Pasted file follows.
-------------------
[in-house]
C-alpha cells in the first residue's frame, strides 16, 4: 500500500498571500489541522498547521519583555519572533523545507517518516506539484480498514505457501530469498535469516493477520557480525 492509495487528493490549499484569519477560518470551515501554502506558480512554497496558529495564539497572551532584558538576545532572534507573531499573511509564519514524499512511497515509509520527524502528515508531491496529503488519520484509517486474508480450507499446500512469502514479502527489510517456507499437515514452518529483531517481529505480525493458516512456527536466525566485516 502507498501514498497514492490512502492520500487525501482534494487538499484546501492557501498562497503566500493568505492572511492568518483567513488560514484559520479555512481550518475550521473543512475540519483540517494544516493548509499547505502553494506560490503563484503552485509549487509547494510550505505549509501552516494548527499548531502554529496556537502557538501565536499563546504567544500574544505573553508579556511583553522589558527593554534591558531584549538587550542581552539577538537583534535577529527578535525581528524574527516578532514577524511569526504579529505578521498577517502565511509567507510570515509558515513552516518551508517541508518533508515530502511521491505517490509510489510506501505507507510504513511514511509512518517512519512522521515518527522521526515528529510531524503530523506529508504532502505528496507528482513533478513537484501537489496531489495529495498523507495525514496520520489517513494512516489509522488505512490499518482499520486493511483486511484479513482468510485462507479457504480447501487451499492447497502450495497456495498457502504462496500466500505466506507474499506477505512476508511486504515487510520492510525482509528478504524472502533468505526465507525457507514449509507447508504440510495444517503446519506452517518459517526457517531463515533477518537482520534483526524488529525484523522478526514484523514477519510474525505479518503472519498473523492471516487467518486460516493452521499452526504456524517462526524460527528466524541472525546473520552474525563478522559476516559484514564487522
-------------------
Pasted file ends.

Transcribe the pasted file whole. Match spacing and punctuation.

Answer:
[in-house]
C-alpha cells in the first residue's frame, strides 16, 4: 500500500498571500489541522498547521519583555519572533523545507517518516506539484480498514505457501530469498535469516493477520557480525 492509495487528493490549499484569519477560518470551515501554502506558480512554497496558529495564539497572551532584558538576545532572534507573531499573511509564519514524499512511497515509509520527524502528515508531491496529503488519520484509517486474508480450507499446500512469502514479502527489510517456507499437515514452518529483531517481529505480525493458516512456527536466525566485516 502507498501514498497514492490512502492520500487525501482534494487538499484546501492557501498562497503566500493568505492572511492568518483567513488560514484559520479555512481550518475550521473543512475540519483540517494544516493548509499547505502553494506560490503563484503552485509549487509547494510550505505549509501552516494548527499548531502554529496556537502557538501565536499563546504567544500574544505573553508579556511583553522589558527593554534591558531584549538587550542581552539577538537583534535577529527578535525581528524574527516578532514577524511569526504579529505578521498577517502565511509567507510570515509558515513552516518551508517541508518533508515530502511521491505517490509510489510506501505507507510504513511514511509512518517512519512522521515518527522521526515528529510531524503530523506529508504532502505528496507528482513533478513537484501537489496531489495529495498523507495525514496520520489517513494512516489509522488505512490499518482499520486493511483486511484479513482468510485462507479457504480447501487451499492447497502450495497456495498457502504462496500466500505466506507474499506477505512476508511486504515487510520492510525482509528478504524472502533468505526465507525457507514449509507447508504440510495444517503446519506452517518459517526457517531463515533477518537482520534483526524488529525484523522478526514484523514477519510474525505479518503472519498473523492471516487467518486460516493452521499452526504456524517462526524460527528466524541472525546473520552474525563478522559476516559484514564487522